Talk:Wikimedia Foundation GLAM team

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Describing photographs from heritage collections on Wikimedia Commons[edit]

Hi, I would be particularly interested in working towards a harmonized approach to dealing with the description of photographs from heritage collections. See for example the discussion here. We are still quite far from having a shared vision on how to move forward, and even less so from having appropriate user interfaces in place on Commons to deal with copies and derivatives of the same photograph, e.g. photos that were uploaded in different versions (TIFF and JPG) or photos that were originally uploaded with a frame and were later stripped of the frame - sometimes resulting in a new version of the same photograph and sometimes resulting in a separate file on Commons, which should obviously share the "depicts" statements and a lot of further information with the file that was uploaded originally. --Beat Estermann (talk) 11:50, 19 September 2020 (UTC)Reply[reply]

Use of IIIF[edit]

I am also interested in learning more about how to feed IIIF compatible information into Wikimedia Commons to qualify depcits statements (e.g. indicating a box in which the depicted object can be found). In my view, this issue should be addressed in combination with the issue mentioned above (how to deal with multiple versions of the same photo on Wikimedia Commons)? - There are photographs with a frame that is often cropped away before the image is being used in Wikipedia. There are cases of scans of photo albums with several photographs on the same scan - they would typically need to be separated before applying "depicts" statements; but the link to the original scan should not be lost in the process. We need a clear vision how to model these items on Wikimedia Commons (or on Wikidata) and how to put them to use (in Wikipedia, etc.). In my understanding, IIIF would allow us to store each image only once and to create new versions of the image (cropped or separated, specific extracts, etc.) dynamically (on the fly or cached). - How do we envision the way forward in this area? How do we deal with the attached metadata (some of which would apply to all versions of the image, and some of which only to some of them)?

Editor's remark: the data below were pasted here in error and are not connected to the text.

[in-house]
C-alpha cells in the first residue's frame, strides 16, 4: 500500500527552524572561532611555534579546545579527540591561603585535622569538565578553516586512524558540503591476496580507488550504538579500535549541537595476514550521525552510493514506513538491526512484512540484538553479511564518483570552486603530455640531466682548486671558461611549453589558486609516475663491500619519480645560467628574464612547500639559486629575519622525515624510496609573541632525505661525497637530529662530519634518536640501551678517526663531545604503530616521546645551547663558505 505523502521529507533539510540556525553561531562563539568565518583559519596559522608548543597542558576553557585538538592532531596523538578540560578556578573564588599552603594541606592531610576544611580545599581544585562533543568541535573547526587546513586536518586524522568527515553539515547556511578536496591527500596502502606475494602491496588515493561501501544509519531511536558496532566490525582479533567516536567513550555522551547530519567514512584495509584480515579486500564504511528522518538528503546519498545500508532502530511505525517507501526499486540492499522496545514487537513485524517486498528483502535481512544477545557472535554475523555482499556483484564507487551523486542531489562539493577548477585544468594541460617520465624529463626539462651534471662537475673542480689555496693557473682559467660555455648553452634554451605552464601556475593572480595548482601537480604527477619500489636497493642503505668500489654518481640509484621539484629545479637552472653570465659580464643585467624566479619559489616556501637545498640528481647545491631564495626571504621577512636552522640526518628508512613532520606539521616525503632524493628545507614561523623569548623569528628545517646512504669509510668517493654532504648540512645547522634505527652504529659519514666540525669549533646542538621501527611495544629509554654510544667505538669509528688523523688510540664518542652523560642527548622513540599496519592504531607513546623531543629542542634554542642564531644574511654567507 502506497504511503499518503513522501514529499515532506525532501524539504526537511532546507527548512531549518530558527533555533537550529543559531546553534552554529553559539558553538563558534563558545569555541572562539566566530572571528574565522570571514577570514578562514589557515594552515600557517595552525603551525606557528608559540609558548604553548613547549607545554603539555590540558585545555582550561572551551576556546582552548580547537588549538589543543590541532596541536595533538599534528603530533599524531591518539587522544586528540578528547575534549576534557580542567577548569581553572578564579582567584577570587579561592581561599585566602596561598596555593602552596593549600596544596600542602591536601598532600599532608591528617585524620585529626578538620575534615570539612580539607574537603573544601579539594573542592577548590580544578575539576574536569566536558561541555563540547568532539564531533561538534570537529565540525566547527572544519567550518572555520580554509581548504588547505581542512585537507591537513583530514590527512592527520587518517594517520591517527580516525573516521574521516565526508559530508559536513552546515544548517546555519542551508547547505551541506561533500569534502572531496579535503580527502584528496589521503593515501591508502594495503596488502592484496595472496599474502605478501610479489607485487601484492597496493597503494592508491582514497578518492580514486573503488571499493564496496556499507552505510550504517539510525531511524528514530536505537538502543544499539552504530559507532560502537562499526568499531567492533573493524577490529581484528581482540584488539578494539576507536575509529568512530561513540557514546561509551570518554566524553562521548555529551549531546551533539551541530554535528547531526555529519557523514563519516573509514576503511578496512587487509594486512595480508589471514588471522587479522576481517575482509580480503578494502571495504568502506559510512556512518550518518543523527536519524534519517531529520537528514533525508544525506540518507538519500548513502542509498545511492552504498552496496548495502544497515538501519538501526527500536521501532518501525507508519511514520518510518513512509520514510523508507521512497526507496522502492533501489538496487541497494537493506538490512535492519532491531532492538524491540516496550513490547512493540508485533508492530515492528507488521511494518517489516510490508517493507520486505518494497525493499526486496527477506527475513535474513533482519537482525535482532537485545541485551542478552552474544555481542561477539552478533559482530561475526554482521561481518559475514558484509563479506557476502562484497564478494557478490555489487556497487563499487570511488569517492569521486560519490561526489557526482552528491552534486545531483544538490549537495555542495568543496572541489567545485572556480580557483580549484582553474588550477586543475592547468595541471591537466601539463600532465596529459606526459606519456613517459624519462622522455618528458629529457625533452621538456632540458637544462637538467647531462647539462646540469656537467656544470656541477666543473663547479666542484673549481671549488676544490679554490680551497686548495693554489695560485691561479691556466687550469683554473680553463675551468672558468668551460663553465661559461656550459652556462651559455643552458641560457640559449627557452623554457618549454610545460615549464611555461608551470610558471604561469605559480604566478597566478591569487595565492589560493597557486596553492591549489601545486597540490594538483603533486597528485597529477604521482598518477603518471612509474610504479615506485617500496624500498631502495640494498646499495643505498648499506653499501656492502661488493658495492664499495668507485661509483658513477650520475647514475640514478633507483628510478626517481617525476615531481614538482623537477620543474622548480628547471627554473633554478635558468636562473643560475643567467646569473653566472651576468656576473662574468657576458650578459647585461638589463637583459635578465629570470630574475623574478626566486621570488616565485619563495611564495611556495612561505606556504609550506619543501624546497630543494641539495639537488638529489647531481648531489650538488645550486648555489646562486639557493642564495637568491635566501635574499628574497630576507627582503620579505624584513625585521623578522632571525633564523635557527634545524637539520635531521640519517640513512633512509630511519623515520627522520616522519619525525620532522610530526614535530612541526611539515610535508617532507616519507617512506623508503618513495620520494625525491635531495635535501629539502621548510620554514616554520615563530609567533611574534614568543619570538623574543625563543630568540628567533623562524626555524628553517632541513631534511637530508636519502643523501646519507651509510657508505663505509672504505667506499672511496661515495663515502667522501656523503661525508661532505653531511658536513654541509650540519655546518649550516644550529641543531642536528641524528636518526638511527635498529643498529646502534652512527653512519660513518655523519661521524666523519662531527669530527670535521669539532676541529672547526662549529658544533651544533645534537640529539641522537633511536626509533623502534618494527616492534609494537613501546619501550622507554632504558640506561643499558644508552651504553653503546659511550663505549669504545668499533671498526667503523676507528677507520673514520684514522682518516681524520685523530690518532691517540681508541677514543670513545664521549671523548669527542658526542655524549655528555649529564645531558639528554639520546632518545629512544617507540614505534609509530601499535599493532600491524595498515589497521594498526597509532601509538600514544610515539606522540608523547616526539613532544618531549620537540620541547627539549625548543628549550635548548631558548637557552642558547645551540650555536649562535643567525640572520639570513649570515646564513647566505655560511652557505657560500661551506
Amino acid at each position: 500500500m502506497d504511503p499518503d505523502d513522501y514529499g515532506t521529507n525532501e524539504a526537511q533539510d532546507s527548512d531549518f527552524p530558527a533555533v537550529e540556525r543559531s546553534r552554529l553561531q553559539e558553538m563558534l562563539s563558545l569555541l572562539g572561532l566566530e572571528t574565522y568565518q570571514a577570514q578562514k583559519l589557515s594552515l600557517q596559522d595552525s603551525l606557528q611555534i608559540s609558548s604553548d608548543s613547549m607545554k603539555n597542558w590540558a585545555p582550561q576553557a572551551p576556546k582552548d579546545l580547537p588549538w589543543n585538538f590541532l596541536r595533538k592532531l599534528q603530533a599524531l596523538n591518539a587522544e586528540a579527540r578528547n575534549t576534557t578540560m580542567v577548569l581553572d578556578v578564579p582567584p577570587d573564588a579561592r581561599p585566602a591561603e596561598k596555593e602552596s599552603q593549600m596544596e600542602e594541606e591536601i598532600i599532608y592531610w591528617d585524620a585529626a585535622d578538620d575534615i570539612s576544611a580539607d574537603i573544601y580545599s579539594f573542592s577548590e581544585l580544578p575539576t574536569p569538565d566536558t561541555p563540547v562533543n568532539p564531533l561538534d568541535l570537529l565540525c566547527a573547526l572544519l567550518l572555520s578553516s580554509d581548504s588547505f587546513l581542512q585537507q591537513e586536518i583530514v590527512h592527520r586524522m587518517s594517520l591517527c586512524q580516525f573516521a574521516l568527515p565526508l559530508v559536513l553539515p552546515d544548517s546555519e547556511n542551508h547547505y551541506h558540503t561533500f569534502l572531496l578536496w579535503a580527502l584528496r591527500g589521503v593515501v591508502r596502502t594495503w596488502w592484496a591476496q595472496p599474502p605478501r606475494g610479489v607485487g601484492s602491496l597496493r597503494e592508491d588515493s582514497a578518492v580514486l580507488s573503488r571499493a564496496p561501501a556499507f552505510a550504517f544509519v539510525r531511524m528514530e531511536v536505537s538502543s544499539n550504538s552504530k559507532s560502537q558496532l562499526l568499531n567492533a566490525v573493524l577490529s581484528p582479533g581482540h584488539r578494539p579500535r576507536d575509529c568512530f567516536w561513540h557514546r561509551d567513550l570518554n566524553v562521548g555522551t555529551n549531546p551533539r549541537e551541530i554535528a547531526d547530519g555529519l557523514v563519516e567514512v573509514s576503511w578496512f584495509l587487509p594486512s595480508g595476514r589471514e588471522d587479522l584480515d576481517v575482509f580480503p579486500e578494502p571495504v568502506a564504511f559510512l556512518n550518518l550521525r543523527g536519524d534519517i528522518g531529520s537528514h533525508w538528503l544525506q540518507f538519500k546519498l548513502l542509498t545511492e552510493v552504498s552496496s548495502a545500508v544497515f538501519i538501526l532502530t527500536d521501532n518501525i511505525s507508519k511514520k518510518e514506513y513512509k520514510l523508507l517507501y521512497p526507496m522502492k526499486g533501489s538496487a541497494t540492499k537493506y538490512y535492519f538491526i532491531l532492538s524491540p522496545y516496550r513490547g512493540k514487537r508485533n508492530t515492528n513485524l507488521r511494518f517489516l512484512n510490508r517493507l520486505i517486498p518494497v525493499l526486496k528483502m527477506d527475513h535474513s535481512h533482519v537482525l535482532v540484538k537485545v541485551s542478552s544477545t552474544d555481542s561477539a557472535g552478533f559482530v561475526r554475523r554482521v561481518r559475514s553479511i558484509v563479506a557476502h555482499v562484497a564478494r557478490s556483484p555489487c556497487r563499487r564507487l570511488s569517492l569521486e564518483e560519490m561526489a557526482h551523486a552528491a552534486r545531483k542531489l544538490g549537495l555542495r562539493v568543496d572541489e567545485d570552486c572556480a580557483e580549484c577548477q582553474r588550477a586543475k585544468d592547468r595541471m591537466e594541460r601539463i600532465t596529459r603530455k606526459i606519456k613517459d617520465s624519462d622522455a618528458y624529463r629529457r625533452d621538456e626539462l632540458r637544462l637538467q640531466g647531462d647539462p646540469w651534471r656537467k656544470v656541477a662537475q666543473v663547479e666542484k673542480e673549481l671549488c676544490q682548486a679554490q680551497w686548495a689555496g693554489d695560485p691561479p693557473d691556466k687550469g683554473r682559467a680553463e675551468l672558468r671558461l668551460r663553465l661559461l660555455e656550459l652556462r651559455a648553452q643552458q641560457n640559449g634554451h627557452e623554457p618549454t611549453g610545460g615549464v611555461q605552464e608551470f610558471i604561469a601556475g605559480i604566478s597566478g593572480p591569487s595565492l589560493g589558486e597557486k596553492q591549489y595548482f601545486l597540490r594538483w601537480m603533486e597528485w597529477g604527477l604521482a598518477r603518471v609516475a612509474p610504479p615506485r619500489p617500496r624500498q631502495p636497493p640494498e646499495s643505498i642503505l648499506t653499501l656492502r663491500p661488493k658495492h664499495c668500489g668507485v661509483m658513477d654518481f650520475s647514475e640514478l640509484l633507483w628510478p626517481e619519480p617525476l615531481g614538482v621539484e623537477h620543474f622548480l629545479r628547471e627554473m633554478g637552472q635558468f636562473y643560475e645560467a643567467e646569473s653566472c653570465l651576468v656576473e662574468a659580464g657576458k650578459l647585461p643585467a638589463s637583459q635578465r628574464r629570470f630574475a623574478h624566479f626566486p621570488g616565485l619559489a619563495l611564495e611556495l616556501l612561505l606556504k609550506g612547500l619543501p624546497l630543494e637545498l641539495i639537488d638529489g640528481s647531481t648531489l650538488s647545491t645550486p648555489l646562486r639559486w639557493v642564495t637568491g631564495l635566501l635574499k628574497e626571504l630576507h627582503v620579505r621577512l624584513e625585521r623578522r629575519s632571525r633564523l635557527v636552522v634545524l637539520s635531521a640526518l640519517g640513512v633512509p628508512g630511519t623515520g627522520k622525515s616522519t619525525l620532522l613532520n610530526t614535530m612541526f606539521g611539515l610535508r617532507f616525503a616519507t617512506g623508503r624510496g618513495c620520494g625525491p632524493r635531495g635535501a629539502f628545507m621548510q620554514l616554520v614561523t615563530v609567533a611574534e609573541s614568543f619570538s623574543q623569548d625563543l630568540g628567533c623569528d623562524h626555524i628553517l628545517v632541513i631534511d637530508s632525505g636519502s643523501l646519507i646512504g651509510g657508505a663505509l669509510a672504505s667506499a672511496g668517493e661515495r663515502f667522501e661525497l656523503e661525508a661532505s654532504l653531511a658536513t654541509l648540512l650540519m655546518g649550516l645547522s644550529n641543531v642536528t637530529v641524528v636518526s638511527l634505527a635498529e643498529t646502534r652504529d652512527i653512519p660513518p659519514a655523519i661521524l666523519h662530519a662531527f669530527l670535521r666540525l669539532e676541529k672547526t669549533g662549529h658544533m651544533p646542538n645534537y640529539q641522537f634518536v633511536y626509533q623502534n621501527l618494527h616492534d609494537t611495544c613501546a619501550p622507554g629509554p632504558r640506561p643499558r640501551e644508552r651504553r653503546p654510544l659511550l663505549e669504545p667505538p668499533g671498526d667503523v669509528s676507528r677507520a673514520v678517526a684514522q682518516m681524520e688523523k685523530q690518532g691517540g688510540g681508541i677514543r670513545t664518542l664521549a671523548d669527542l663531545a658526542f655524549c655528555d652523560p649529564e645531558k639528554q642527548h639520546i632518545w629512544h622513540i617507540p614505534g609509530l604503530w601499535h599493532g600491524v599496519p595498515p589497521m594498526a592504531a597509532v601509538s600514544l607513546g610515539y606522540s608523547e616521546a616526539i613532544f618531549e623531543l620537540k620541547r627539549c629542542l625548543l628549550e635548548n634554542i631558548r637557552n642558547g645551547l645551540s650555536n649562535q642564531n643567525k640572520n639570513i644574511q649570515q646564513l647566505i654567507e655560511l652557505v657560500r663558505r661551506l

I am asking with a very specific use case in mind: Students of mine are going to develop a machine learning algorithm that extracts entities (object recognition) from images on Wikimedia Commons and links them to items on Wikidata using "depicts" statements. In the course of a first pilot project last spring, we ran into the above mentioned limitations on Wikimedia Commons. The students originally planned to transpose all the structured information from the infoboxes to statements, which would allow querying it through the SPARQL endpoint. This plan had to be dropped due to the lack of clarity and shared vision among the (Structured) Commons community. In my view, these limitations are rather serious, hamper current activities, and should therefore be addressed with high priority. --Beat Estermann (talk) 11:50, 19 September 2020 (UTC)Reply[reply]